There’s a TikTok challenge that has me laughing out of my seat every time I come across it – for those uninitiated into the wonderful randomness that is TikTok, it involves, like many of these do, teenagers and twenty-somethings playing pranks on their parents. This one is called the #scholarshipprank (you can watch a compilation on YouTube here), and a version of it usually goes like this – you sit with your mum or dad in front of a camera, shooting a video that you’ve told them is needed for a scholarship application, and that it should feature someone that is an inspiration to you.
You start easy, speaking to camera how much you want the scholarship and how you mum or dad has inspired you, and then you go completely off tangent (still in that sweet and earnest tone), now saying how your parent was in jail or on drugs or a human trafficker, and how you’re so amazed that they’ve turned their lives around. Of course at this point the hapless parent is aghast, sometimes they (mums usually) interrupt the recording and tell their son or daughter to stop lying; there was one dad who painfully let his daughter finish her outrageous story before turning to her and whispering, “How much is this scholarship offering? I will pay… I promise I will pay.” My heart!
Beyond the laughs, I see these pranks expressing something deeper. It is that younger people can see through the facade of meritocracy, and they know that in order to be “seen” by powerful institutions, they have to play the game of poor-immigrant/ African/ Black/ Indigenous-person-who-really-needs-a-helping-hand-from-a-wealthy-benefactor. Even if they may not always put it into practice so explicitly, they know what to emphasize (poverty, addiction, big struggles) and what to de-emphasize. It is “How To Write About Africa” all over again, bringing into sharp relief the narratives that the powerful want to hear.
I’ve been thinking about how so much of our storytelling is circumscribed by these invisible demands, of what stories from our part of the world are “supposed” to be like. I’m thinking of the work that organizations like Africa No Filter are doing, to centre stories that bring hope and pride and joy. Or The Wall of Great Africans, curated by Charles Onyango-Obbo on Facebook, that has been running for over five years now and has featured over 5,000 stories of remarkable and unsung heroes of Africa. And even Afrobubblegum, coined by Wanuri Kahiu, that curates and commissions fun artistic work, “celebrating the joy, love and happiness of Africa”.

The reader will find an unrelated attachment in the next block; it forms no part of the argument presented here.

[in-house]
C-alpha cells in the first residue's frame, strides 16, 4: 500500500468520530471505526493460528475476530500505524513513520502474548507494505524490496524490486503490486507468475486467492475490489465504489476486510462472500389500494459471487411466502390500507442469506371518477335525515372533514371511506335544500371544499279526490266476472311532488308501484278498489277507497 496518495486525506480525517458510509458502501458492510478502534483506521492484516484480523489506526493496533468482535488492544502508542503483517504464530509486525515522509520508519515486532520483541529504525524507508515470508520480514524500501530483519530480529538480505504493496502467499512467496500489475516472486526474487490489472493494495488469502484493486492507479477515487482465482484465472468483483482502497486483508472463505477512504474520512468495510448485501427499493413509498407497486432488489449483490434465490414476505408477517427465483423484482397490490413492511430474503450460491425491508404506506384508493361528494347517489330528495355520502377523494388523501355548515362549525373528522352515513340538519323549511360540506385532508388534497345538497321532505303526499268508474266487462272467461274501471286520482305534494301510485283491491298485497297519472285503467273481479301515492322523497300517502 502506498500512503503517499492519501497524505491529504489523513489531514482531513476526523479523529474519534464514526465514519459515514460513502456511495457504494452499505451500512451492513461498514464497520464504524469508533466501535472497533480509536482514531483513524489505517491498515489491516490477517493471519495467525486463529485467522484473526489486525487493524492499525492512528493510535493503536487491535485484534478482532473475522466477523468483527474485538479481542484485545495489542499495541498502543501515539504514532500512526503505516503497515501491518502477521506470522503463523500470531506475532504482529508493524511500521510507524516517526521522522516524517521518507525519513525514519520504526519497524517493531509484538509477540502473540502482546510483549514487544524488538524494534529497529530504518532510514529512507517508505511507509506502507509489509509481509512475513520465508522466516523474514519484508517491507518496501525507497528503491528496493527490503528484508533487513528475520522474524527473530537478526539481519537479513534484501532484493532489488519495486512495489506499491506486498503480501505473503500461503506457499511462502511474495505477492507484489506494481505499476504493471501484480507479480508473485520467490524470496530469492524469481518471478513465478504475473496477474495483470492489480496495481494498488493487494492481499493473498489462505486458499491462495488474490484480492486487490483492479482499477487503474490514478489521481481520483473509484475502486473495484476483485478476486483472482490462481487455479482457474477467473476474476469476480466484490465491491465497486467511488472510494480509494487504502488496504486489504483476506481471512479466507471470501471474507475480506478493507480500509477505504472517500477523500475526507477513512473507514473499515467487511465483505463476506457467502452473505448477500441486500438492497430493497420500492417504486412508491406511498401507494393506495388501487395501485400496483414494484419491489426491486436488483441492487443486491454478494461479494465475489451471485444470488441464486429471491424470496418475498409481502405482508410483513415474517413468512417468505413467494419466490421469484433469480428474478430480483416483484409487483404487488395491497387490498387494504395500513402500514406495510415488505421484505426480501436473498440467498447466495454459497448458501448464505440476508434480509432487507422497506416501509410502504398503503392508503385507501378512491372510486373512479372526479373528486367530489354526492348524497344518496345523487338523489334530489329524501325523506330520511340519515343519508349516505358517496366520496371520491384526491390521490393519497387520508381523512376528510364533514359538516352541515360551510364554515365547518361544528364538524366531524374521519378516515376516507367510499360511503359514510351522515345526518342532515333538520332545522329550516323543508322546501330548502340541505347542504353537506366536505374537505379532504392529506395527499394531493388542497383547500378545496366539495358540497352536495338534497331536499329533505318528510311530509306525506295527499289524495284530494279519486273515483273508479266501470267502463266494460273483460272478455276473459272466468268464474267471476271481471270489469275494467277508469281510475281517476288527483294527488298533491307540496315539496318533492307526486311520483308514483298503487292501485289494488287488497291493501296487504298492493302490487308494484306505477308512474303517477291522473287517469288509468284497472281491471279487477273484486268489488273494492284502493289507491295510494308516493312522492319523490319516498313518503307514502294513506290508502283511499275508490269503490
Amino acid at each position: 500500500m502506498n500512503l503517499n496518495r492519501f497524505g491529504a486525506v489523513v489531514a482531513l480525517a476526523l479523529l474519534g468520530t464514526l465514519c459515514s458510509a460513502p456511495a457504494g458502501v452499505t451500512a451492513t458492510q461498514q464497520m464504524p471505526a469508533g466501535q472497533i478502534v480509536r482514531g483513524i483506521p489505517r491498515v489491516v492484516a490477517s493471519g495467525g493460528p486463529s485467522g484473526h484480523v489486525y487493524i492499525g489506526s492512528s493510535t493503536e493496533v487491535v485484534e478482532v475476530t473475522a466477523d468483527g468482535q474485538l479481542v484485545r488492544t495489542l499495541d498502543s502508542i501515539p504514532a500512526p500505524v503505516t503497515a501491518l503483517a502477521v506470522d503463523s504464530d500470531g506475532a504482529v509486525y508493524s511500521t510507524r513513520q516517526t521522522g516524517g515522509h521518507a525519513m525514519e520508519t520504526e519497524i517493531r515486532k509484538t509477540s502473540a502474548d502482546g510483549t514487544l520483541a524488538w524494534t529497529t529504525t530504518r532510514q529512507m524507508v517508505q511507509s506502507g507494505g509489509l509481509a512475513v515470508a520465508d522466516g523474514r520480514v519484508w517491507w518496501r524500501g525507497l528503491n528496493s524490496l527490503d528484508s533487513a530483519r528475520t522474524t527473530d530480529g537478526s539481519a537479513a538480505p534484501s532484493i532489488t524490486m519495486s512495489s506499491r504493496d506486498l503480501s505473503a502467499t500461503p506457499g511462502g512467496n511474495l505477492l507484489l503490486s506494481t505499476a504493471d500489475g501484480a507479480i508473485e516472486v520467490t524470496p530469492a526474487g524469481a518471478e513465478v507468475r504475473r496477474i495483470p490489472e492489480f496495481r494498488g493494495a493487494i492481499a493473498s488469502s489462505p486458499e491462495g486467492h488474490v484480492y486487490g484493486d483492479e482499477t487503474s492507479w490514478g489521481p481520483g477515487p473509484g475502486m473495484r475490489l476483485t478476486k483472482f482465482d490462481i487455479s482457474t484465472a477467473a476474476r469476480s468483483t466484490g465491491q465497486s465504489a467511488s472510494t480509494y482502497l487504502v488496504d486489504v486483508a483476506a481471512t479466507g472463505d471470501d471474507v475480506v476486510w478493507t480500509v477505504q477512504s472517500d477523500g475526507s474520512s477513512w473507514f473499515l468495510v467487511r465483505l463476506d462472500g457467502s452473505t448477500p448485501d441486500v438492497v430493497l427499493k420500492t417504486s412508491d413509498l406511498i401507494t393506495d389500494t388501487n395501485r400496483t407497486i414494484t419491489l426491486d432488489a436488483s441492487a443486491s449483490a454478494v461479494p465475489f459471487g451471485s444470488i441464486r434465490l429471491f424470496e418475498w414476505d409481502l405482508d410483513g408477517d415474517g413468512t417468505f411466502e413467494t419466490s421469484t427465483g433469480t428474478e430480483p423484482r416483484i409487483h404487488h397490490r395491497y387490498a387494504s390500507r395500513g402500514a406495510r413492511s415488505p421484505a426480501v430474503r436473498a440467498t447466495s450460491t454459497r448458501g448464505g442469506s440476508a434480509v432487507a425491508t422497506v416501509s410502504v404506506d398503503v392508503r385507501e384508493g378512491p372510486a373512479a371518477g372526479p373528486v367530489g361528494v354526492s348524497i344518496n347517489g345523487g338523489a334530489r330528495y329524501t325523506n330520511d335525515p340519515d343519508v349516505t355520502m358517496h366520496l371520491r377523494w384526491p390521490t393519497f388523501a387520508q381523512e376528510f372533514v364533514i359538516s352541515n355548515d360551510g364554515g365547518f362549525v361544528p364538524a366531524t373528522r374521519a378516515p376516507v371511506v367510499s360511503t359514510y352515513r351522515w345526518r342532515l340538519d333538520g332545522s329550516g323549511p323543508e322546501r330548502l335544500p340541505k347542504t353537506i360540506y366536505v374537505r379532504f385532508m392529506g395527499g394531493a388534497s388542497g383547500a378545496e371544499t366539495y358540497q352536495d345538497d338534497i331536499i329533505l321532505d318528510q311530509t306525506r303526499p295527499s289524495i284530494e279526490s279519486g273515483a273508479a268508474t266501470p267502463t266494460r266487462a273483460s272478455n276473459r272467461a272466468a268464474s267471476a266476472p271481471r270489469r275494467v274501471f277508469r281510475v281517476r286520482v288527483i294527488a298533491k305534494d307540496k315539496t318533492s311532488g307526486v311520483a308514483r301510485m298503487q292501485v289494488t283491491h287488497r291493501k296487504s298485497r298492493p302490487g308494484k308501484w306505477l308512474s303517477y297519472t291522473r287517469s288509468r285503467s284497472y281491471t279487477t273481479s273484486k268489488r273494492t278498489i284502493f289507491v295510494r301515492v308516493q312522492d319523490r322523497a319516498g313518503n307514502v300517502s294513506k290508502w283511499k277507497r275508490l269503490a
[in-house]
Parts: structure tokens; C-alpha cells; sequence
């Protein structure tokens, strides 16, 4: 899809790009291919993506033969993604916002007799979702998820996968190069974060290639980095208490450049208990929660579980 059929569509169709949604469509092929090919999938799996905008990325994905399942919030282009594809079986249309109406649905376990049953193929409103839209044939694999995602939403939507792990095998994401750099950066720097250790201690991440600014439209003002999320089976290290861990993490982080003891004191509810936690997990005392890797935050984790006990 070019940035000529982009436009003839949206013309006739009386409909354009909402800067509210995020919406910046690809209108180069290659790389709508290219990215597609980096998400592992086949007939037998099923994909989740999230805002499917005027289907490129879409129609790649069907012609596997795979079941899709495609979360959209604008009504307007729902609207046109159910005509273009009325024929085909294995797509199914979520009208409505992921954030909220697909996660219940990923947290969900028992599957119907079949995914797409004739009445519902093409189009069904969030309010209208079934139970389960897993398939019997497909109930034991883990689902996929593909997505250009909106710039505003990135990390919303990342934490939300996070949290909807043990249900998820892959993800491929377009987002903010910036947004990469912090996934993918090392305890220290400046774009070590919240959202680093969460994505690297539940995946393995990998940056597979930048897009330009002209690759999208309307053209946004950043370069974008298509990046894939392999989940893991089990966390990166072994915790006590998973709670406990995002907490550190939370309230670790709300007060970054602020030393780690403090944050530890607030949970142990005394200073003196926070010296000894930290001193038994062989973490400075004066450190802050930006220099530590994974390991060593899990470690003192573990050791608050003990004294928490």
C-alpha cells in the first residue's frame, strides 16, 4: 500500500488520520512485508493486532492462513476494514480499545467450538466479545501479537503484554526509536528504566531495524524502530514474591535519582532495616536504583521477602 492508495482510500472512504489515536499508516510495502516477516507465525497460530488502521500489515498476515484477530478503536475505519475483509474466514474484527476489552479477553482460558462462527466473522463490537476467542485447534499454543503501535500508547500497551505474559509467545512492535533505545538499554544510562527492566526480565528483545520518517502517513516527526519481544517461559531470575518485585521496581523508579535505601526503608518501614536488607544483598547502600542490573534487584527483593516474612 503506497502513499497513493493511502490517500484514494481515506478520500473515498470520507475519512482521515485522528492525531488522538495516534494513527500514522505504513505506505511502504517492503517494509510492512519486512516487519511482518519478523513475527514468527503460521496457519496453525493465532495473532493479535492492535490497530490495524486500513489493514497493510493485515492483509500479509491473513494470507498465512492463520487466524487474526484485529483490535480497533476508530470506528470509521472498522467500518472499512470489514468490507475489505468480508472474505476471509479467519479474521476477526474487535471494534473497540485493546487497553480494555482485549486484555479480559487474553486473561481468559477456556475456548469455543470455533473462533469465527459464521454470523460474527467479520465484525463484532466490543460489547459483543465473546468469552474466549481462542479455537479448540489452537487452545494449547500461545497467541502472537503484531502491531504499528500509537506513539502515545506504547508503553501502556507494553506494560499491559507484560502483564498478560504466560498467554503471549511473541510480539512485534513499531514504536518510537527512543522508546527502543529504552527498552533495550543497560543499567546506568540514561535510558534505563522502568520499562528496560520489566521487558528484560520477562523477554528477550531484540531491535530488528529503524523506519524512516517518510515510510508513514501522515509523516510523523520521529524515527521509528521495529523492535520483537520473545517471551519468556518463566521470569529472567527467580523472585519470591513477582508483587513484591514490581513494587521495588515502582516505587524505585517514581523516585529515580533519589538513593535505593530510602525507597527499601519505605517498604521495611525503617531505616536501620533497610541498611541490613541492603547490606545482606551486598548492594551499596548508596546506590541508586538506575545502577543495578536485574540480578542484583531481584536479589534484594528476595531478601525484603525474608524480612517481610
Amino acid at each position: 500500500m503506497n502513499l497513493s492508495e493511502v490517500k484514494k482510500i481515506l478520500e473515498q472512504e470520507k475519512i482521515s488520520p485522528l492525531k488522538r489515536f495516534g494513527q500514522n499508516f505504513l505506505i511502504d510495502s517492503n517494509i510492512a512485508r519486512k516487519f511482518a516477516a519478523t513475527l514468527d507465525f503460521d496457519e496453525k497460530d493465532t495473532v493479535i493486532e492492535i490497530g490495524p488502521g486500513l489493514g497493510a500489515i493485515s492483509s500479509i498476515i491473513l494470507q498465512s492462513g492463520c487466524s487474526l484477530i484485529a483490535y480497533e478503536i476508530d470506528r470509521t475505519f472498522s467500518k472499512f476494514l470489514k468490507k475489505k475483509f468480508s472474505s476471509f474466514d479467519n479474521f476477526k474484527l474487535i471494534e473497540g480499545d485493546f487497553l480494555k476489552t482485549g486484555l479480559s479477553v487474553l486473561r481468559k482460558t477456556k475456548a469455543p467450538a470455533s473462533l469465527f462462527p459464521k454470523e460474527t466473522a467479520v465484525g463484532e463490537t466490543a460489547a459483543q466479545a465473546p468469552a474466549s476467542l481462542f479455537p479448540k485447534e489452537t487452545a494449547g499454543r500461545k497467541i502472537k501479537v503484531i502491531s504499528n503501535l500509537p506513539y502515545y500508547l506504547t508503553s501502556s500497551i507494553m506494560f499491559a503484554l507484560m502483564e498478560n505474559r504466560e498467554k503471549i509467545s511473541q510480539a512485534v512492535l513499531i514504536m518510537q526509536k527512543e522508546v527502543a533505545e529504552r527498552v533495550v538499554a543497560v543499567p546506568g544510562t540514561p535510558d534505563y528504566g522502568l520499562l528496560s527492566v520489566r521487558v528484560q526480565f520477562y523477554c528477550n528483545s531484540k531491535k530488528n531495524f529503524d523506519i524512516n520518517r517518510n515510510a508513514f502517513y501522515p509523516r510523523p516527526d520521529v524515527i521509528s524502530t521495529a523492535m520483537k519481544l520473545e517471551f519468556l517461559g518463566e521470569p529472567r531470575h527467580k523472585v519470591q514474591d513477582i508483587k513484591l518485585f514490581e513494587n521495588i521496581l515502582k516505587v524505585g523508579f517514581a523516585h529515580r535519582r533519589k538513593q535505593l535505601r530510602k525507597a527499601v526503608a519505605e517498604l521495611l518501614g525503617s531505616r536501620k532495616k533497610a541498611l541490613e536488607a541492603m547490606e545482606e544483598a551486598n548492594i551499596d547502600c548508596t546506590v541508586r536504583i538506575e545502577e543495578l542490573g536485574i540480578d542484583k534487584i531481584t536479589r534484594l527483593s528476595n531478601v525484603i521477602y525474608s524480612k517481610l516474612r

I’m looking forward to a time when the #scholarshipchallenge won’t even need to be a thing. In the meantime, here’s:
- What We’re Reading: Singapore’s tech utopia dream is turning into a surveillance state nightmare, by Rest of World. In the “smart nation,” robot dogs enforce social distancing and flying taxis are just over the horizon. The reality is very different.
- What We’re Watching: My Mechanics, a YouTube channel that features restoration videos of antiques, mostly items made of metal and wood. Trust me, this firmly falls under the genre “oddly satisfying” and is a rabbit hole you want to get into.
- What We’re Listening To: How to Kill a Revolution on Soundcloud, an audio version of an article with the same title published in The Atlantic. The assassination of Martin Luther King Jr. wasn’t the transformational tragedy of a successful movement, as we sometimes imagine. It was the premature end of a movement that had only just begun. This was published a few years ago, but there’s something about the melancholy here that makes me return to it frequently. It will get you thinking.
Curator | Baraza Media Lab